The amount of information cutely referred too often to be at our fingertips is overwhelming. Readers need access to information but also some measure of trust that that information is correct and unaltered. To ensure the data is valid, they need to vet the source it came from and sift the document’s history: who authored it, how was it published, etc.. To make a decision based on this research involves a great deal of care and effort.
Journalism evolved partly out of society’s need to promote this skill in dedicated individuals so the average person could spend that time on their own pursuits. Balancing this responsibility with the realities of keeping a newspaper alive has been a struggle that consumer trust in media has been a casualty of. Every aspect of major life decisions can now be Googled, but the ratio of good information to bad has yet to reach a balance. We need these individuals now more than ever.
Print media has been dying for quite some time. It’s been in decline since the mid-nineties, well before interest in the web became widespread. The Internet has become a major part of our culture in a short period of time, and online media has come a long way from the out-of-touch offerings of early news sites. Physical newspapers are putting up quite a fight to remain relevant in the digital age — a fight that worries some that meaningful journalism is falling behind the bottom line in priority at major media outlets.
Physical printed newspapers have the weight of tradition and respect behind them. They have tried and true protocols for handling sensitive issues, a system of ethics honed over centuries, and a vested interest in checking facts before they get in front of the reader. Papers grow up with their loyal followings and become a stable part of people’s lives.
Experiences such as unfolding sections over breakfast or grabbing an alternative weekly to read on the bus are powerful. A paper can be shared with a friend or left behind at a coffee shop for someone else to read. You can’t cut out and save an achievement from a website, and linking to an obituary just isn’t the same.
Print media might be “dying,” but there is hope for physical products. Vinyl record sales, for example, have been climbing since 2006, while all other music sales have dropped. Enthusiasts of the medium held on to their records for years as presses went out of business. They cited the social experience of discussing a record’s packaging and even just flipping it over and holding it in their hands as part of what made them so valuable.
The advantages of online media parallel its physical roots but have led to a reexamination of the reader’s role in journalism. Information is shared with friends and co-workers at a speed that has led to massive restructuring of the relationship between the public and everyone else. Bloggers have found critical success and respect, often enjoying rewarding careers following Internet success. The Internet has become a non-discriminating, more truly democratic frontier of possibility.
News aggregators, sites that scrape headlines from multiple online sources, are a development the industry hasn’t decided if it likes yet. On the one hand, they drive traffic toward content creators by being a reliable way for users to find articles they’re interested in. On the other, aggregation services profit from other corporations’ content by using it to encourage people to use their site, raising their ad revenue. The aggregators don’t contribute to the content’s creation but are encroaching on the business of those that make good journalism possible.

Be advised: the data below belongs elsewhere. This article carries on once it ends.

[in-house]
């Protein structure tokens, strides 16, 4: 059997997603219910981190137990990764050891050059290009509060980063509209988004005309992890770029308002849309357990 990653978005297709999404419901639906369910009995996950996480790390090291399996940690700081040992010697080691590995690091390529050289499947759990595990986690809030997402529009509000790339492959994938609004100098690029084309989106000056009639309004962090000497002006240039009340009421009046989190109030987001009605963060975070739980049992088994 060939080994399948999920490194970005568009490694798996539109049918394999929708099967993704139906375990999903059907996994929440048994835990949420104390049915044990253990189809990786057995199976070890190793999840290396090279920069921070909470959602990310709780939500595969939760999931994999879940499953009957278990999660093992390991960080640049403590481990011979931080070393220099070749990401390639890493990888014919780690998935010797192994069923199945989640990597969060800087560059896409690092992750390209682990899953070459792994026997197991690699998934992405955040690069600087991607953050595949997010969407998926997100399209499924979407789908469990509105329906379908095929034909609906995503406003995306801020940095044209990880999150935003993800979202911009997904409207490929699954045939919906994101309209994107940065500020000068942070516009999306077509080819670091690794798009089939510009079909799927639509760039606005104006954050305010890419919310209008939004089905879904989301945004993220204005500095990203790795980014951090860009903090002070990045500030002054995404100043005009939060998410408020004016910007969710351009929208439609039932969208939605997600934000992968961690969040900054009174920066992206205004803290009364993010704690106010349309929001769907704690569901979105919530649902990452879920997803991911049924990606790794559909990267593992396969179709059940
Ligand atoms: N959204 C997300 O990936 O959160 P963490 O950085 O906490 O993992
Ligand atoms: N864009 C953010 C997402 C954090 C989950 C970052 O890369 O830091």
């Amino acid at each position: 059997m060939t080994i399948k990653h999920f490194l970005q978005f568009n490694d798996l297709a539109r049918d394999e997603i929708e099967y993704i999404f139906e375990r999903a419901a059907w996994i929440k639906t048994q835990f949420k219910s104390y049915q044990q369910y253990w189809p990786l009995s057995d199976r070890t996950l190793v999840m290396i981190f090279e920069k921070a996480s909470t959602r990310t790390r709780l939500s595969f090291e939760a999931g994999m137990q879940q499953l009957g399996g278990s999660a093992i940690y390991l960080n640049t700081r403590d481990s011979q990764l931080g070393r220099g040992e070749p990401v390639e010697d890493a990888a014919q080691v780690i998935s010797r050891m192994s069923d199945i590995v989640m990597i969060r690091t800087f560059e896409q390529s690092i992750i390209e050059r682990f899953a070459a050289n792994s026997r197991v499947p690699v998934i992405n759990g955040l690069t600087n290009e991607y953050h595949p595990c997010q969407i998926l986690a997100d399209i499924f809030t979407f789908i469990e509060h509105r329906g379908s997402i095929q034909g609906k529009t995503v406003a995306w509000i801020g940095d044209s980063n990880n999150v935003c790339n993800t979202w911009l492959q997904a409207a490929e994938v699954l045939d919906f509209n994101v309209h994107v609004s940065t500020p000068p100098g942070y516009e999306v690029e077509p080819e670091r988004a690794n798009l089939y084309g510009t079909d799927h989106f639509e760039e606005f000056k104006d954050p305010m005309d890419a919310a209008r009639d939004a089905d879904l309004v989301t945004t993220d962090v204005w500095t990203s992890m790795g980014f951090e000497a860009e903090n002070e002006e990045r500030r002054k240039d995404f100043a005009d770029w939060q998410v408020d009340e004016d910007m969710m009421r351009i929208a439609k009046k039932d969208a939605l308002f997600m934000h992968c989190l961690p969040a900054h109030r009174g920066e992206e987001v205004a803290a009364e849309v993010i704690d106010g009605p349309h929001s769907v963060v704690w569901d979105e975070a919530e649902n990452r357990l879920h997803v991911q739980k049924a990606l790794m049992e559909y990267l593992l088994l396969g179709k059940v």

A successful website connects its content with readers at a much reduced operating cost that can be of huge value to a paper. It affords readers the ability to communicate with other interested parties via article comments and can link directly to pages that may be relevant to them. Skilled curation, picking the few good pages out of millions, is something newspapers have had an advantage in until recently. Like the user-generated content that brought blogging into the spotlight, we are now seeing user-generated curation combing the web for relevancy and talent in the same way editors comb through writers’ work.
Once the novelty wears off generating all this great content and organizing it for the benefit of fellow users, many find that working for free has its disadvantages. Creating and maintaining a successful blog increases the chance it will be seen by those who might pay them in the future, but participatory journalists lack the protection offered by an established newspaper. They have been sued, fired from their day jobs and otherwise harassed for exploring the career as a hobbyist. People have died for the right to say what they think, but the Internet has made self-expression look deceptively simple.
Freedom and stability are fundamentally at odds, but the papers who are able to evolve into the digital realm without compromising their mandates may be able to have their cake and eat it too. Newspapers brought the public an affordable access to information they could trust. They have been a key component in every major ideological shift since the printing press was invented. Social evolution like the digital marketplace is challenging, but there will never be a public that doesn’t need individuals dedicated to providing accurate reports on what’s going on in the world. They just haven’t realized those individuals need to be paid yet.